Edge Computing provides a great advantage to the perimeter systems themselves, and that any local processing significantly reduces the time between data generation, analysis, and obtaining a response. Therefore, the latency will be significantly reduced.
4. Edge Computing in Cloud Gaming
Input latency and visual lag can have a significant negative impact on the player experience, especially for new cloud gaming platforms, if servers are located in central cloud data centers, hundreds of miles away from the end user.
While centralized cloud service providers require businesses to keep content in a single location, edge computing enables the distribution of application processes at the edge of the network and as close to the user as possible.
Edge computing enables new cloud gaming platforms to terminate the need for dedicated hardware such as a console or high-end personal computer while helping to solve latency issues in transferring data from the cloud to the user.
The combination of cloud and edge computing also creates a more flexible platform that gives game developers and publishers the ability to scale. At the same time, Edge computing allows gamers to move seamlessly between different locations and different devices.’
5. Edge Computing in Telecom Industry
Edge computing has become a major area of interest and investment in the telecommunications industry.
The creation of new networks based on the edge infrastructure is revolutionizing the sector and driving innovation, which has a lot to do with the imminent arrival of 5G and various data networks, which are building their progress in the cloud, and that experts are convinced it will bring important benefits.
Edge computing is at the base of new data network technologies, ensures decentralization, allowing communication and computing services to be carried where they are most needed.
The idea is that all the infrastructures, networks, and perimeter services work in harmony and together. The new IT communications and cloud architecture companies provide telephony services, operational technologies, and finally, IoT environments.
Experts believe that the progress and success of these technologies depend on the use of microdata center networks, high capacity, and low latency.
6. Edge computing in the IoT
The Internet of Things (IoT) and edge computing are among the hottest buzzwords today. Although the IoT and edge computing together do not necessarily go hand in hand, combining the Internet of Things with edge computing is a common strategy to get the most value from these two types of technologies.
Edge computing is essential for many IoT applications, it can reduce latency and reduce bandwidth usage. However, when it comes to the Internet of Things, most people ignore one of the most important advantages of edge computing.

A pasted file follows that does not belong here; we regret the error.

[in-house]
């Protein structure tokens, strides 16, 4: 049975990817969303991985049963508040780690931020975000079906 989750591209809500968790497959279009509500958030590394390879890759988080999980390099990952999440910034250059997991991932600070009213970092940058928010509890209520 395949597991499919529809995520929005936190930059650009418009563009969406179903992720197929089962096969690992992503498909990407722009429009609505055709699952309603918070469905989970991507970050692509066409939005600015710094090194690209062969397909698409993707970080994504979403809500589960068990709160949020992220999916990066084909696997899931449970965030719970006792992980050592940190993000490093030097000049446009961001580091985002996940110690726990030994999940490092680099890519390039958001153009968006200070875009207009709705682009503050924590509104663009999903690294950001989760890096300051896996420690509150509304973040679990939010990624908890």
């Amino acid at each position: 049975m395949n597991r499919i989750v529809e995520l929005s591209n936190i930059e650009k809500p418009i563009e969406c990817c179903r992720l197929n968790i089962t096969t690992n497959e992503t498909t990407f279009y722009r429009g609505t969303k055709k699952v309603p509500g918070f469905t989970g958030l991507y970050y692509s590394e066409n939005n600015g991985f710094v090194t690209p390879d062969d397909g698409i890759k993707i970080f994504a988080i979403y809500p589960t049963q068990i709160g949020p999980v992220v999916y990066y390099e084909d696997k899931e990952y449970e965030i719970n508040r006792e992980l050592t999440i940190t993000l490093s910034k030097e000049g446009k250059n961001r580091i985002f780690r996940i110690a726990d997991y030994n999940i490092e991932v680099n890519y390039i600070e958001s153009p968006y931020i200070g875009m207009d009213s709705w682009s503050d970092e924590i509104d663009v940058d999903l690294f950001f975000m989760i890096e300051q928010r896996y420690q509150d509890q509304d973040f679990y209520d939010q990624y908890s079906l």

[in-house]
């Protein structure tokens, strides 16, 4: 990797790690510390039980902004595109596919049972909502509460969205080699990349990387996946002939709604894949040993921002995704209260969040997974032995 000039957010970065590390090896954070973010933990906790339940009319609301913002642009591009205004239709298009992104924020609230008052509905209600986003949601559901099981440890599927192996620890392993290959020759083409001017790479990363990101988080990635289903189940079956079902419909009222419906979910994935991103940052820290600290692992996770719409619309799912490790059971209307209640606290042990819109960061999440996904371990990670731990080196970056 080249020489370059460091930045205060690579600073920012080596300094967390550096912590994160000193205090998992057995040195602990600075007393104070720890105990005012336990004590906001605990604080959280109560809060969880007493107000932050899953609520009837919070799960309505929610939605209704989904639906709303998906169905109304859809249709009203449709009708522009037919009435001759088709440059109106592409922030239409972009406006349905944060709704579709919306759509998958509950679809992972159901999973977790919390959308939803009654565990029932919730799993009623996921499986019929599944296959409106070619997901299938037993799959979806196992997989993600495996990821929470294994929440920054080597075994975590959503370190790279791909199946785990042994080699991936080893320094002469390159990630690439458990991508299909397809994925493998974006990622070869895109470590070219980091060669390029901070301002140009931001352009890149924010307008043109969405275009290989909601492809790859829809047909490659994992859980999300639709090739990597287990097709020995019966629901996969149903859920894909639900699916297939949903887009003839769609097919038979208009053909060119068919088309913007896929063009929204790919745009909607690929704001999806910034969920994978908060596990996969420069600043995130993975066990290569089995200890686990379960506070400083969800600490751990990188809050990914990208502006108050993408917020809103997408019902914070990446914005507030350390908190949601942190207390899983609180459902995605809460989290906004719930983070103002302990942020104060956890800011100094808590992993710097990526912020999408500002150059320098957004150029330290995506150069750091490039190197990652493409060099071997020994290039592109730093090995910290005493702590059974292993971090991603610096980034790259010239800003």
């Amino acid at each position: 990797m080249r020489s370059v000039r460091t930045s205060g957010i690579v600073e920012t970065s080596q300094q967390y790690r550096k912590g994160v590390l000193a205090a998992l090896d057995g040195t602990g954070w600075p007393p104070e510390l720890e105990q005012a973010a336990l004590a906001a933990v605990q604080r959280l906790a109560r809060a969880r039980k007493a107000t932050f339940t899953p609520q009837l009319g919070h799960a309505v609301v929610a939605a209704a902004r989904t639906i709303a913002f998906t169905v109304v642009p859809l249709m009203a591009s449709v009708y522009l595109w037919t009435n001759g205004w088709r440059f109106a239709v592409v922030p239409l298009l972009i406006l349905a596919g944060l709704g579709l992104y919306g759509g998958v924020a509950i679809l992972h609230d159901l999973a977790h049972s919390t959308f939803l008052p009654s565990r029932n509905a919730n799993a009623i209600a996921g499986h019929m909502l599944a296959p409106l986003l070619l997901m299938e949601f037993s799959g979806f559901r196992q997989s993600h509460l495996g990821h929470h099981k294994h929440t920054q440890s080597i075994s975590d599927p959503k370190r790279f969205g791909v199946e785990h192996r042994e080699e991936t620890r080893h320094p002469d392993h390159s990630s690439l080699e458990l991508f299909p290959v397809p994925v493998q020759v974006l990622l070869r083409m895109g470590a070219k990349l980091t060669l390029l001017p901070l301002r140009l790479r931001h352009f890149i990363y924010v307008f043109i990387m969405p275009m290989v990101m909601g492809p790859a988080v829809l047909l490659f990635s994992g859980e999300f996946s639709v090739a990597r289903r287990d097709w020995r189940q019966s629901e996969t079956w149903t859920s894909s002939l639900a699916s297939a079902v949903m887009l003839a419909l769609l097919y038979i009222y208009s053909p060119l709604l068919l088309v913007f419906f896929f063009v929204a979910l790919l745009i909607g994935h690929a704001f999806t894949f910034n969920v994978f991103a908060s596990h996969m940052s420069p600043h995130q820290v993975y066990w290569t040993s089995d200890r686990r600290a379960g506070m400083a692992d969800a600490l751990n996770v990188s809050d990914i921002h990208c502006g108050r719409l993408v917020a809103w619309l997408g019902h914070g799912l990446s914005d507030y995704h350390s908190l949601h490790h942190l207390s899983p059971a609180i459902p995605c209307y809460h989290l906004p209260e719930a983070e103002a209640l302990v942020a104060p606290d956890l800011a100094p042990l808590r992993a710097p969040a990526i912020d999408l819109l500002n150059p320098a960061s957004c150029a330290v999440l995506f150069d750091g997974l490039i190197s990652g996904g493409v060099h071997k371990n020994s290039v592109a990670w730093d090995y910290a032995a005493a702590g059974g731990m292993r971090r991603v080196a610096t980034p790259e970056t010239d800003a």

You don’t need IoT devices to build edge computing architecture. You can host edge applications on any type of infrastructure, provided that the infrastructure is closer to the end-user than the central data center.
You also don’t need an edge architecture to use the Internet of Things. You can deploy IoT devices and manage them from a traditional data center located in the center of the network.
The Internet of Things infrastructure is a possible way to build an edge computing environment. An increasing industry consensus is positioning the Internet of Things as one of many use cases for edge computing.
7. Edge Computing in Predictive Maintenance
This is the most important use of edge computing for the industrial sector. Analysis algorithms for predictive maintenance and quality assurance are already integrated into edge computing technology. In continuous production processes, edge computing solutions can optimize processes and create a real-time prediction model that can be updated and refined due to new process requirements.
When manufacturers want to analyze and detect potential changes in their production lines before the failure occurs, edge computing helps make this possible by processing and storing data from the device. This allows IoT sensors to monitor machine status with low latency and perform real-time analytics.
Edge computing solutions recognize anomalies in the state of the machine in real-time through the use of artificial intelligence (AI). Detailed status information is fed back to the automation level so that machine operators can proactively carry out setup or maintenance measures at an early stage.
8. Edge Computing Security
Digital transformation and economic growth are two key issues, closely related to the future of connectivity. One of the most important challenges that organizations of all kinds must face in relation to the digital transformation and its evolution towards the cloud, is cybersecurity.
Edge Computing is an innovative technology for data storage and processing, which emerges as an alternative to face some of the limitations currently presented by some of the cloud computing services.
Edge computing is considered a secure computing paradigm. Effective cybersecurity practices are in place throughout the network.
Security solutions such as botnet managers, web application firewalls, API protection, DDoS mitigation, and rapid defense against threats embedded in the network and edge data centers provide continuous monitoring to mitigate security threats of organizations.